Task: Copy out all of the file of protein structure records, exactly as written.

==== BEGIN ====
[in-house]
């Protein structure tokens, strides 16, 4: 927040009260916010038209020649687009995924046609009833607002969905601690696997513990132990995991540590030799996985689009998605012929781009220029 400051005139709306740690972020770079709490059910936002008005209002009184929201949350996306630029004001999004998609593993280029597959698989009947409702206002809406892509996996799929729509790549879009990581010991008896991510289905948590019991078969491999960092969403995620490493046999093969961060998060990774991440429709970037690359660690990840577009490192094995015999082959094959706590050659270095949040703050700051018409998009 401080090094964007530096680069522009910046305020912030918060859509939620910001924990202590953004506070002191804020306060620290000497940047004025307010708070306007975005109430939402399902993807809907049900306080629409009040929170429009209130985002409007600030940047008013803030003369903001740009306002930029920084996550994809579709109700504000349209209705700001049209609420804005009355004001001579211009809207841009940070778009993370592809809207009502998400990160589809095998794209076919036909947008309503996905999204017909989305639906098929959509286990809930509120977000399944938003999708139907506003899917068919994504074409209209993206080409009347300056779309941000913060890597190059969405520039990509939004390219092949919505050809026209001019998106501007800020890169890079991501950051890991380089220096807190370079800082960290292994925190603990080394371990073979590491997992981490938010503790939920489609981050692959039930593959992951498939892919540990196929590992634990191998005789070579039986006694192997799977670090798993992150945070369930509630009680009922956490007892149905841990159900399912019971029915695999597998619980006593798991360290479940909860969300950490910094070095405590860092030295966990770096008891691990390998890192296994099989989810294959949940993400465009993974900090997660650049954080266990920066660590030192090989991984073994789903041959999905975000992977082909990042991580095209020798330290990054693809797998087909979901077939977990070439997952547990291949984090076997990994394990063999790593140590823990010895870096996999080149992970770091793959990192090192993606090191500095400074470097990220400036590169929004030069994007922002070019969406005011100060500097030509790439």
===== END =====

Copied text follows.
[in-house]
């Protein structure tokens, strides 16, 4: 927040009260916010038209020649687009995924046609009833607002969905601690696997513990132990995991540590030799996985689009998605012929781009220029 400051005139709306740690972020770079709490059910936002008005209002009184929201949350996306630029004001999004998609593993280029597959698989009947409702206002809406892509996996799929729509790549879009990581010991008896991510289905948590019991078969491999960092969403995620490493046999093969961060998060990774991440429709970037690359660690990840577009490192094995015999082959094959706590050659270095949040703050700051018409998009 401080090094964007530096680069522009910046305020912030918060859509939620910001924990202590953004506070002191804020306060620290000497940047004025307010708070306007975005109430939402399902993807809907049900306080629409009040929170429009209130985002409007600030940047008013803030003369903001740009306002930029920084996550994809579709109700504000349209209705700001049209609420804005009355004001001579211009809207841009940070778009993370592809809207009502998400990160589809095998794209076919036909947008309503996905999204017909989305639906098929959509286990809930509120977000399944938003999708139907506003899917068919994504074409209209993206080409009347300056779309941000913060890597190059969405520039990509939004390219092949919505050809026209001019998106501007800020890169890079991501950051890991380089220096807190370079800082960290292994925190603990080394371990073979590491997992981490938010503790939920489609981050692959039930593959992951498939892919540990196929590992634990191998005789070579039986006694192997799977670090798993992150945070369930509630009680009922956490007892149905841990159900399912019971029915695999597998619980006593798991360290479940909860969300950490910094070095405590860092030295966990770096008891691990390998890192296994099989989810294959949940993400465009993974900090997660650049954080266990920066660590030192090989991984073994789903041959999905975000992977082909990042991580095209020798330290990054693809797998087909979901077939977990070439997952547990291949984090076997990994394990063999790593140590823990010895870096996999080149992970770091793959990192090192993606090191500095400074470097990220400036590169929004030069994007922002070019969406005011100060500097030509790439």